Hellenic Shipping News interviews Mr.Nigel Smith, International Registrar of Shipping & Seamen. The registry of St.Kitts & Nevis, established under the Merchant Shipping Act No.24 of z002, is sailing ahead at full speed since its
first ship registration on the 2nd of February of 2005.Since then, the international open Register from the small Eastern Caribbean twin-island federation (1,300 miles southeast of Miami, Florida) has managed to register a total of 334 ships, at a rate of 13.9 vessels on a monthly basis. The total gross tonnage of the vessels is 965,000 and the dwt 898,000 tonnes. As of the end of January, the registry had a total of 285 ships under its flag. According to Mr. Panos Kirnidis, Maritime Registrar and Managing Director for the Hellenic branch of International Shipping Bureau, St.Kitts & Nevis is home to about 45 Hellenic-owned vessels, with a roughly estimated dwt of 60,000 tonnes. In a recent presentation of the Registry in Hellas, Hellenic Shipping News had the opportunity to interview Mr. Nigel Smith, International Registrar of Shipping & Seamen for St.Kitts & Nevis, on the occasion of the Registry's agreement with the classification society of Hellenic Registry of Shipping. The full text is as follows:
"“St.Kitts & Nevis achieved an agreement with the Hellenic Registry of Shipping according to your words? What does this agreement entail?
IMO have brought out a standard agreement between flag state administrations, such as St.Kitts & Nevis and classification societies, to allow the flag states to delegate surveys of ships and issuing of statutory certification for IMO conventions. It is what they call a model agreement and we?ve gone down the route of adapting that model agreement very slightly with the classification societies and signed that agreement. This then lays down our responsibilities within the agreement and the responsibilities and work that the Hellenic Registry of Shipping will do.
"“Does the Registry have any incentives besides the 50% discount rate of registration fees for a ship owned by a St.Kitts & Nevis corporation?
Well, we don?t want to be the cheapest registry and we?re not going to go into an auction, if somebody comes to us and says that he wants to register his ship by mentioning the fees of cheaper registries than ours. We have what we consider good selling points, we?re growing rapidly, particularly within smaller ships and I think the incentives we have at the present time are sufficient. Of course, business is always under review and we will look at other incentives. But I don't think we are offering anything that puts us at a disadvantage towards any other open registries. In terms of fees I would say we're pitched in the middle. Our fees are based on a sliding scale depending on the size and type of the ship and they comprise various elements. For example if the ship falls into ISPS there are additional fees.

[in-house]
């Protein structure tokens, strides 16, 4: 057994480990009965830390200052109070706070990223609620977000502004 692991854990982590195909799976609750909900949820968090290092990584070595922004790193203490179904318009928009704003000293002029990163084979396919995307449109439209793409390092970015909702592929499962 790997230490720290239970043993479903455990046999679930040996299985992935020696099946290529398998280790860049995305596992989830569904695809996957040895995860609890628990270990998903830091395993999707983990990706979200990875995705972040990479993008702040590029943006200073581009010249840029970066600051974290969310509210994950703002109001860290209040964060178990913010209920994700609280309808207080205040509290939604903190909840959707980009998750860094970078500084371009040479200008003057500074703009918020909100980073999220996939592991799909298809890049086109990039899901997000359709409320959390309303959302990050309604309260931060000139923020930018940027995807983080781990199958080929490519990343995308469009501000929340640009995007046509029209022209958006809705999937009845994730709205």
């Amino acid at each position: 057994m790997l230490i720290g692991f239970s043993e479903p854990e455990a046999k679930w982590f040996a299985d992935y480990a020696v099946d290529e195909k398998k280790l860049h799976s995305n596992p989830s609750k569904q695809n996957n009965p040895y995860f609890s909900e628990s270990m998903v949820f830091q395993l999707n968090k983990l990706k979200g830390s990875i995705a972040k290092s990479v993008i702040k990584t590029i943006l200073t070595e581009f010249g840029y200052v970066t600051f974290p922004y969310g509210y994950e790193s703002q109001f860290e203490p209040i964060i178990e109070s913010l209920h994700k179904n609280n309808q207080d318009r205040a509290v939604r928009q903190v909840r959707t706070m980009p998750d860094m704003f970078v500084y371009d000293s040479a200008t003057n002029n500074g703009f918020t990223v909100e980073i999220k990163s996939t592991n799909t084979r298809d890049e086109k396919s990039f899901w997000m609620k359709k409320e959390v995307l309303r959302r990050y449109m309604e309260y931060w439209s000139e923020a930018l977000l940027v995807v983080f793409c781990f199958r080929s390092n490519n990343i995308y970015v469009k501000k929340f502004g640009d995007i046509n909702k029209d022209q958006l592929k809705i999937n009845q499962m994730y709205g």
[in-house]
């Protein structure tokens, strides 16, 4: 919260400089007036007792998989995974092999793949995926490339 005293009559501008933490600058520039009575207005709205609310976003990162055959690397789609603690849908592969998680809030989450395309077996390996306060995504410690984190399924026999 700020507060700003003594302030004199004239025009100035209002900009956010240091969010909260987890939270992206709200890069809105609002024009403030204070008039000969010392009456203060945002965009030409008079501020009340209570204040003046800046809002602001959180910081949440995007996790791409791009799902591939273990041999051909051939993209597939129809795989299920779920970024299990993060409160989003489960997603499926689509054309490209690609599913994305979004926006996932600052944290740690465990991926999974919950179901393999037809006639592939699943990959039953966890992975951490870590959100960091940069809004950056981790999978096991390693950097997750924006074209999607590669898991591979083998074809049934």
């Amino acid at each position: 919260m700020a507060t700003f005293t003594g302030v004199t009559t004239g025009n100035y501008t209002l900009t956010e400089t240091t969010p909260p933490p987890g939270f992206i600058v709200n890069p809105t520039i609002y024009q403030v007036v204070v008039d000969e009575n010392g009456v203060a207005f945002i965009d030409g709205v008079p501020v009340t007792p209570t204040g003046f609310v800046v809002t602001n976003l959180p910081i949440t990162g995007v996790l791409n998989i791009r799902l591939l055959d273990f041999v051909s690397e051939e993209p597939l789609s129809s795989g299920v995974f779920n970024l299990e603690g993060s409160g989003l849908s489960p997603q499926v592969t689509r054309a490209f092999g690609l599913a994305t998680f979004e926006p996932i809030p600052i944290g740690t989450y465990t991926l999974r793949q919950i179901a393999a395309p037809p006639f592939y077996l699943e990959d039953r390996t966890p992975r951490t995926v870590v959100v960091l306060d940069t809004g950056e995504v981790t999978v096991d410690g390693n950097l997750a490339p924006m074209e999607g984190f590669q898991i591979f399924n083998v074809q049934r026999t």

"“ What are the Registry's goals this year in terms of additional tonnage?
Actually, I have no specific goals because the original business plan to the government was thrown out the window after about eight months, because we were doing better than we considered. But as a goal, I would say more than 500 ships in the Registry by the end of the year and 1.5 million dwt; that's what we're aiming for.
"“ Which nationalities in terms of vessel-owners are the biggest in the registry?
The beneficial owners are mainly from the Middle East region. About 35 to 40 percent of our business is coming through our offices in Dubai, Syria and Egypt and another 15 to 20 percent is coming from Southeast Asia, Russia and the ex-Soviet states.
"“ Are you planning to offer any types of new services?
We offer a ship registration service. The government's decision is that financial services are offered by financial services departments. We are aware that there are some entities running ship and corporate registries for countries, but at the present time it's not the government's decision to have one organization administering both and also because we have two separate corporate laws there, since we're a twin-island federation.
"“ What is a registry's biggest challenge in today's shipping environment?
With the regulator framework we have and the spotlight that is on everything to do with shipping, the biggest challenge is maintaining adequate controls on the standards of the ships we have, such as security aspects, environmental protection and the quality of the ships we have on the registry. Also, monitoring that and making sure that our ships are of a quality standard. We do investigate all port-state controls reports that we consider negative, whether it's a detention or not.
Nikos Roussanoglou, Hellenic Shipping News Worldwide